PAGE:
Liz321 - How old is your friend? If she is under 50, I agree with HLH and KLD that the bar is set very high for MS and that with RRMS it is not a given to get SSDI. You need documentation that on account of her disease, she is unable to sustain 2 hours of walk and stand/day in the context of a 40 hr work week on a regular and continuing basis. Often individuals with RRMS get denied initially and a reconsideration levels. Is she using a walker? Is there objective evidence that she has motor weakness and spasticity? Has the doctor determined her gait is very antalgic (abnormal) and she could not stand cumulatively for two hours a day? What was her past work? If it was a desk job, it is even harder to get on disability no matter how old you are. Encourage her to see her Neurologist as frequent as possible to get a longitudinal medical record that outlines her functional limitations.
    Legal assistance is the way to go... sorry to hear about the diagnosis.

  4. #14
    Quote Originally Posted by arndog View Post
    Liz321 - How old is your friend? If she is under 50, I agree with HLH and KLD that the bar is set very high for MS and that with RRMS it is not a given to get SSDI. You need documentation that on account of her disease, she is unable to sustain 2 hours of walk and stand/day in the context of a 40 hr work week on a regular and continuing basis. Often individuals with RRMS get denied initially and a reconsideration levels. Is she using a walker? Is there objective evidence that she has motor weakness and spasticity? Has the doctor determined her gait is very antalgic (abnormal) and she could not stand cumulatively for two hours a day? What was her past work? If it was a desk job, it is even harder to get on disability no matter how old you are. Encourage her to see her Neurologist as frequent as possible to get a longitudinal medical record that outlines her functional limitations.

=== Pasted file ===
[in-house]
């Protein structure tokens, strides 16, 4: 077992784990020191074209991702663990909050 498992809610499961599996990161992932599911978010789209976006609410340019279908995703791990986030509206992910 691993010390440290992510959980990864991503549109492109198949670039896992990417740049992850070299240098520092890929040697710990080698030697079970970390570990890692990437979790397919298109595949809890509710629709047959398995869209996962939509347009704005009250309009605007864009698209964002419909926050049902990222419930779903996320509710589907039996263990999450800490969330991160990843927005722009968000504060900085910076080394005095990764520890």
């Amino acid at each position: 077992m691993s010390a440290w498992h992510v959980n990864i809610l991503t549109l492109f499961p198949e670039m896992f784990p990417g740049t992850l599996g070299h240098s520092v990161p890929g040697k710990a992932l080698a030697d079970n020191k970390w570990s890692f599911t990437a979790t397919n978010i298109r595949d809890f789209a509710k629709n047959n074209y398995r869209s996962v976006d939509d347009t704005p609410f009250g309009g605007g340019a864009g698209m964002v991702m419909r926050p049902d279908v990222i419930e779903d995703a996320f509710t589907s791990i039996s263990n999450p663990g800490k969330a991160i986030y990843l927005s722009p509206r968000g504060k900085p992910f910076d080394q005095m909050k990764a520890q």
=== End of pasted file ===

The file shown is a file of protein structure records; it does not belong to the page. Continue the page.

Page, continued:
Legal assistance is the way to go... sorry to hear about the diagnosis.
    This seems very sage advice. In addition I would not be working at all at the time of application.

  5. #15
    Quote Originally Posted by ancientgimp View Post
    This seems very sage advice. In addition I would not be working at all at the time of application.
    Agree. Thanks, all.
    Get involved in politics as if your life depended on it, because it does. -- Justin Dart

    I shall not tolerate ignorance or hate speech on this site.

  6. #16
    I can only add to the great information and advise above that your friend be very proactive in her case. Review everything for accuracy in her medical records and SSA file. I would also recommend a law firm that has paralegals and offer advocates to speak for you should it go to hearing.

    I had the flood or my husband's cancer on my mind and did not pay attention in my case. I'm cleaning up the mess now.
    Incomplete, SCI, T1-T8, w/ Arachnoid Cyst. Bilateral shoulder surgeries, 2 on the left, 3 on the right, right forearm surgery for a crushed radial nerve.

    "We can always choose to perceive things differently. We can focus on what's wrong in our life, or we can focus on what's right."
    — Marianne Williamson